Recently I re-read Charles Kingsley's The Water Babies. I say re-read, because I know I had read it before, and I refer to it in my PhD thesis, but apparently I had read one of those many child-friendly adapted versions because I didn't remember all his caustic remarks about British education system. Or maybe I found it irrelevant then and skipped it, as we often do. I remember I found the book rather boring. This time, I couldn't help laughing. It is such a brilliantly funny book! Here is a sample:
So she made Sir John write to the Times to command the Chancellor of the Exchequer for the time being to put a tax on long words; —
A light tax on words over three syllables, which are necessary evils, like rats: but, like them, must be kept down judiciously.
A heavy tax on words over four syllables, as heterodoxy, spontaneity, spiritualism, spuriosity, etc.
And on words over five syllables (of which I hope no one will wish to see any examples), a totally prohibitory tax.
And a similar prohibitory tax on words derived from three or more languages at once; words derived from two languages having become so common that there was no more hope of rooting out them than of rooting out peth-winds. (from this site)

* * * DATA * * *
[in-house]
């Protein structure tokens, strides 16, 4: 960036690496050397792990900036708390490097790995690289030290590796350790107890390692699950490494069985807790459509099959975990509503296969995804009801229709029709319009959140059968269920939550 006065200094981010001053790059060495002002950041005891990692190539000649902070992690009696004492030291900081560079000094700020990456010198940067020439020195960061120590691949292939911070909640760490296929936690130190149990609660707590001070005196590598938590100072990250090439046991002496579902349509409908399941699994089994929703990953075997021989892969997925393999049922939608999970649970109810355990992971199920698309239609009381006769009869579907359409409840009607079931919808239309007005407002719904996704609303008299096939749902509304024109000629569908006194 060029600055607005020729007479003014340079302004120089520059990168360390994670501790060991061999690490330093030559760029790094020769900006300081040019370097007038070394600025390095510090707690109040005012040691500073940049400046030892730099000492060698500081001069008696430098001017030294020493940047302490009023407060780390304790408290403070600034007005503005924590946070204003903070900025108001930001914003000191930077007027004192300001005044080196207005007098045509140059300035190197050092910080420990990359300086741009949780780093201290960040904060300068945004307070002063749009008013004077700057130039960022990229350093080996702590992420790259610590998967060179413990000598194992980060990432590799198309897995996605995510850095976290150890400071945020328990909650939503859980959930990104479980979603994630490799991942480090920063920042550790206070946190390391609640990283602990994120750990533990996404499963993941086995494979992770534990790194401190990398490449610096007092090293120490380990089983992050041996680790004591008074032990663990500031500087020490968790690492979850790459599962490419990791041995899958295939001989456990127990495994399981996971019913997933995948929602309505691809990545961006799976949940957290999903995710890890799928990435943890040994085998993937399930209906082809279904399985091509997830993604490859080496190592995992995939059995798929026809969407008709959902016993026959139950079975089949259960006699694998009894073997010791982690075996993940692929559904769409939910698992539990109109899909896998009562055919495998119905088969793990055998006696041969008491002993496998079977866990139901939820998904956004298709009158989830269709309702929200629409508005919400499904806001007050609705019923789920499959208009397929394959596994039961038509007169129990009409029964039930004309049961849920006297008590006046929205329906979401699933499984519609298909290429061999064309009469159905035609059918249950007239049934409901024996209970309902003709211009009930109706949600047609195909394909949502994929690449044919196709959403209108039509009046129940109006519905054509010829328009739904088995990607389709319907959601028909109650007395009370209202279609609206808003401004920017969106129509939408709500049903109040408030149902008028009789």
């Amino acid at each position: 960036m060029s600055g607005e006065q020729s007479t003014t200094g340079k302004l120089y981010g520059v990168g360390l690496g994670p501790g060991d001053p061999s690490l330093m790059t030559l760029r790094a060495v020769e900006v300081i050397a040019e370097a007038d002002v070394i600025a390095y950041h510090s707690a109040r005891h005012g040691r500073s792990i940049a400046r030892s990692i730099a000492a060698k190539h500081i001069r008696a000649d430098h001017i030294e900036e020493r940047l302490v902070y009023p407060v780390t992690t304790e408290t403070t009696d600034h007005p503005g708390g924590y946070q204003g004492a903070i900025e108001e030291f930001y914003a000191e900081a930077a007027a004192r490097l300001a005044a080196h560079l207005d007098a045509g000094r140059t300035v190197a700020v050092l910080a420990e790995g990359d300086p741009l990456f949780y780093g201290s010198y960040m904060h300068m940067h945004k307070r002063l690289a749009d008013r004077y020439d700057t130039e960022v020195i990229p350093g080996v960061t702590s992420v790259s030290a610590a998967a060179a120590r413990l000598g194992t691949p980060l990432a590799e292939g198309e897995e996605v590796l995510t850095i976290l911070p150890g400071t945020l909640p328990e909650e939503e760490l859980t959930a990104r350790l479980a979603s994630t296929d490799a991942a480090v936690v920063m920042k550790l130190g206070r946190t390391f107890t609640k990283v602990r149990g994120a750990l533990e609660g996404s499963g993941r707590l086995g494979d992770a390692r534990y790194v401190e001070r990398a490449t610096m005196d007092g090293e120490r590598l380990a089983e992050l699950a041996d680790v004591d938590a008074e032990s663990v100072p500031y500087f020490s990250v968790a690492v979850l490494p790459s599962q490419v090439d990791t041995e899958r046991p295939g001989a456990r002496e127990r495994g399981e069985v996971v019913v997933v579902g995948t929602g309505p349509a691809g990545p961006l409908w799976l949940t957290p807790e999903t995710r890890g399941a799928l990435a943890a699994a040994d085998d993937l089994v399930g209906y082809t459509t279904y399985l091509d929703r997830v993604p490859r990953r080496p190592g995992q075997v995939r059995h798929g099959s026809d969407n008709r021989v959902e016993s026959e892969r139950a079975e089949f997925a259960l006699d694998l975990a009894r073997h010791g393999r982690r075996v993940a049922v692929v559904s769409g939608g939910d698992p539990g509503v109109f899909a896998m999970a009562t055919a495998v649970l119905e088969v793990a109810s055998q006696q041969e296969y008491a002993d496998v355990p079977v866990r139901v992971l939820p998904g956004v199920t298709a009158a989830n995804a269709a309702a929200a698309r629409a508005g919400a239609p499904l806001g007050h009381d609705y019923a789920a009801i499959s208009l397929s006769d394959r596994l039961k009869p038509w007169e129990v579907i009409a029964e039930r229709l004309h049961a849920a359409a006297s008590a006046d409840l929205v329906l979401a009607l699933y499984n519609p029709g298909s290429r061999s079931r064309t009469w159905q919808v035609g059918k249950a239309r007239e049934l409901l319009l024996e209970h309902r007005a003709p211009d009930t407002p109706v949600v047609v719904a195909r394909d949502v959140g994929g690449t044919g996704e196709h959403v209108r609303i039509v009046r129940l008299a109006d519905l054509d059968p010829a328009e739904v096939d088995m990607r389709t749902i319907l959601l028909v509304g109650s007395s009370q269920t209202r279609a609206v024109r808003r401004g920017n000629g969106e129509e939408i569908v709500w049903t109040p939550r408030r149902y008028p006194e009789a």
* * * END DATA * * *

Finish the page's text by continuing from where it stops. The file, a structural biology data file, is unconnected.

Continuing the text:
My thoughts return to Kingsley after I've listened to the many talks at the two-day symposium at the Faculty, devoted to teacher education. A century and a half later, we seem to be going exactly in the direction Kingsley was so sarcastic about: sending young men and women to schools to learn how to be teachers. Government pupil-teachers was what they were called then. The modern term is practice-based education. The idea is just as absurd to me as it was to Kingsley: instead of providing future teachers with solid academic knowledge, as well as critical minds, you send them straight into the snake pit and hope that somehow they will learn how to deal with it. Assisted by other frustrated men and women who in their turn were sent to schools without proper training.
I am not particularly interested in theoretical aspects of teacher education, but I signed up for this symposium for my professional development: if I happen to be in Education, I can just as well learn what it is all about. I am glad I did, although my newly acquired knowledge makes me sad. I wonder whether the ghost of Charles Kingsley laughs or cries if he by any chance is reading The White Paper.